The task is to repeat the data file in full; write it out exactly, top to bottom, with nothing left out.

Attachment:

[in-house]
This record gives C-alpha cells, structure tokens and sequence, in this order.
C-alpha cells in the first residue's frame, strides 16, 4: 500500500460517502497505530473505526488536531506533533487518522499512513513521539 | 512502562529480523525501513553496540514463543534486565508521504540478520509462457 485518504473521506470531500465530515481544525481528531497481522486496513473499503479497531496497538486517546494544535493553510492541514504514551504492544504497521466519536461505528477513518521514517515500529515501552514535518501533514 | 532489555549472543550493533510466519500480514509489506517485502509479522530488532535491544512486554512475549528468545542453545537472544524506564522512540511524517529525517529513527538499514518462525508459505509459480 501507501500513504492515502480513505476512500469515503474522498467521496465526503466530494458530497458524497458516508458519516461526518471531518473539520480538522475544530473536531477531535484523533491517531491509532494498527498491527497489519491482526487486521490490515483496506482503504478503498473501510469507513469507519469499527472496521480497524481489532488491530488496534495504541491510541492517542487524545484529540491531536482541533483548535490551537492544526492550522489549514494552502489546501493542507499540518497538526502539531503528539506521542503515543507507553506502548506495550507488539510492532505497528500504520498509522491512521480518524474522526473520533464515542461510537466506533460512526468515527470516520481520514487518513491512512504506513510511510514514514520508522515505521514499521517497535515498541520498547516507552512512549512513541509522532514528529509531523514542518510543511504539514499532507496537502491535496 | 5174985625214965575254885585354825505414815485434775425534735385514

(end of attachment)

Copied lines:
[in-house]
This record gives C-alpha cells, structure tokens and sequence, in this order.
C-alpha cells in the first residue's frame, strides 16, 4: 500500500460517502497505530473505526488536531506533533487518522499512513513521539 | 512502562529480523525501513553496540514463543534486565508521504540478520509462457 485518504473521506470531500465530515481544525481528531497481522486496513473499503479497531496497538486517546494544535493553510492541514504514551504492544504497521466519536461505528477513518521514517515500529515501552514535518501533514 | 532489555549472543550493533510466519500480514509489506517485502509479522530488532535491544512486554512475549528468545542453545537472544524506564522512540511524517529525517529513527538499514518462525508459505509459480 501507501500513504492515502480513505476512500469515503474522498467521496465526503466530494458530497458524497458516508458519516461526518471531518473539520480538522475544530473536531477531535484523533491517531491509532494498527498491527497489519491482526487486521490490515483496506482503504478503498473501510469507513469507519469499527472496521480497524481489532488491530488496534495504541491510541492517542487524545484529540491531536482541533483548535490551537492544526492550522489549514494552502489546501493542507499540518497538526502539531503528539506521542503515543507507553506502548506495550507488539510492532505497528500504520498509522491512521480518524474522526473520533464515542461510537466506533460512526468515527470516520481520514487518513491512512504506513510511510514514514520508522515505521514499521517497535515498541520498547516507552512512549512513541509522532514528529509531523514542518510543511504539514499532507496537502491535496 | 5174985625214965575254885585354825505414815485434775425534735385514